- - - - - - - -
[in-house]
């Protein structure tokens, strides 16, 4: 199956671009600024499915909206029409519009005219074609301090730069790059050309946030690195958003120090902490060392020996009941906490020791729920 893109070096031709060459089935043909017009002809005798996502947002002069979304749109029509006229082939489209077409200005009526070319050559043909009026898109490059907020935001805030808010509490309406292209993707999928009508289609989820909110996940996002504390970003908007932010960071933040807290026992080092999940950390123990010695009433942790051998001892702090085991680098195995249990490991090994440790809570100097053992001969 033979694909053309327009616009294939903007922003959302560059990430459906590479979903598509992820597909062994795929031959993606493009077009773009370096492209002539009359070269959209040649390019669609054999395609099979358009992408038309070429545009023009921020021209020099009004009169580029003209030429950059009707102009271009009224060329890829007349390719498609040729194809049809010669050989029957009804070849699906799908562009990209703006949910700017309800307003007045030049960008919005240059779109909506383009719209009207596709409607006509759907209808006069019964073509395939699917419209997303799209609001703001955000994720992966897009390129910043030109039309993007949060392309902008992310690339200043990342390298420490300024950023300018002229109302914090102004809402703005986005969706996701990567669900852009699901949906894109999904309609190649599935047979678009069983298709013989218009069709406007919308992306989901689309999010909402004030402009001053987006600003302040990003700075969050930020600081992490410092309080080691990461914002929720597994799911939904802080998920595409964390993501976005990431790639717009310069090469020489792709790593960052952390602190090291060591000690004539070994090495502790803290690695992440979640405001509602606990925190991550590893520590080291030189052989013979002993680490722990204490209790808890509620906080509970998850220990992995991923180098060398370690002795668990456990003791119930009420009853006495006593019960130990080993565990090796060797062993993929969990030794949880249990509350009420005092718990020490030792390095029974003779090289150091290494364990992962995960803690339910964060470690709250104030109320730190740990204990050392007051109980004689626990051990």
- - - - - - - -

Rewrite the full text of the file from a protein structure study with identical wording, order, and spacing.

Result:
[in-house]
């Protein structure tokens, strides 16, 4: 199956671009600024499915909206029409519009005219074609301090730069790059050309946030690195958003120090902490060392020996009941906490020791729920 893109070096031709060459089935043909017009002809005798996502947002002069979304749109029509006229082939489209077409200005009526070319050559043909009026898109490059907020935001805030808010509490309406292209993707999928009508289609989820909110996940996002504390970003908007932010960071933040807290026992080092999940950390123990010695009433942790051998001892702090085991680098195995249990490991090994440790809570100097053992001969 033979694909053309327009616009294939903007922003959302560059990430459906590479979903598509992820597909062994795929031959993606493009077009773009370096492209002539009359070269959209040649390019669609054999395609099979358009992408038309070429545009023009921020021209020099009004009169580029003209030429950059009707102009271009009224060329890829007349390719498609040729194809049809010669050989029957009804070849699906799908562009990209703006949910700017309800307003007045030049960008919005240059779109909506383009719209009207596709409607006509759907209808006069019964073509395939699917419209997303799209609001703001955000994720992966897009390129910043030109039309993007949060392309902008992310690339200043990342390298420490300024950023300018002229109302914090102004809402703005986005969706996701990567669900852009699901949906894109999904309609190649599935047979678009069983298709013989218009069709406007919308992306989901689309999010909402004030402009001053987006600003302040990003700075969050930020600081992490410092309080080691990461914002929720597994799911939904802080998920595409964390993501976005990431790639717009310069090469020489792709790593960052952390602190090291060591000690004539070994090495502790803290690695992440979640405001509602606990925190991550590893520590080291030189052989013979002993680490722990204490209790808890509620906080509970998850220990992995991923180098060398370690002795668990456990003791119930009420009853006495006593019960130990080993565990090796060797062993993929969990030794949880249990509350009420005092718990020490030792390095029974003779090289150091290494364990992962995960803690339910964060470690709250104030109320730190740990204990050392007051109980004689626990051990």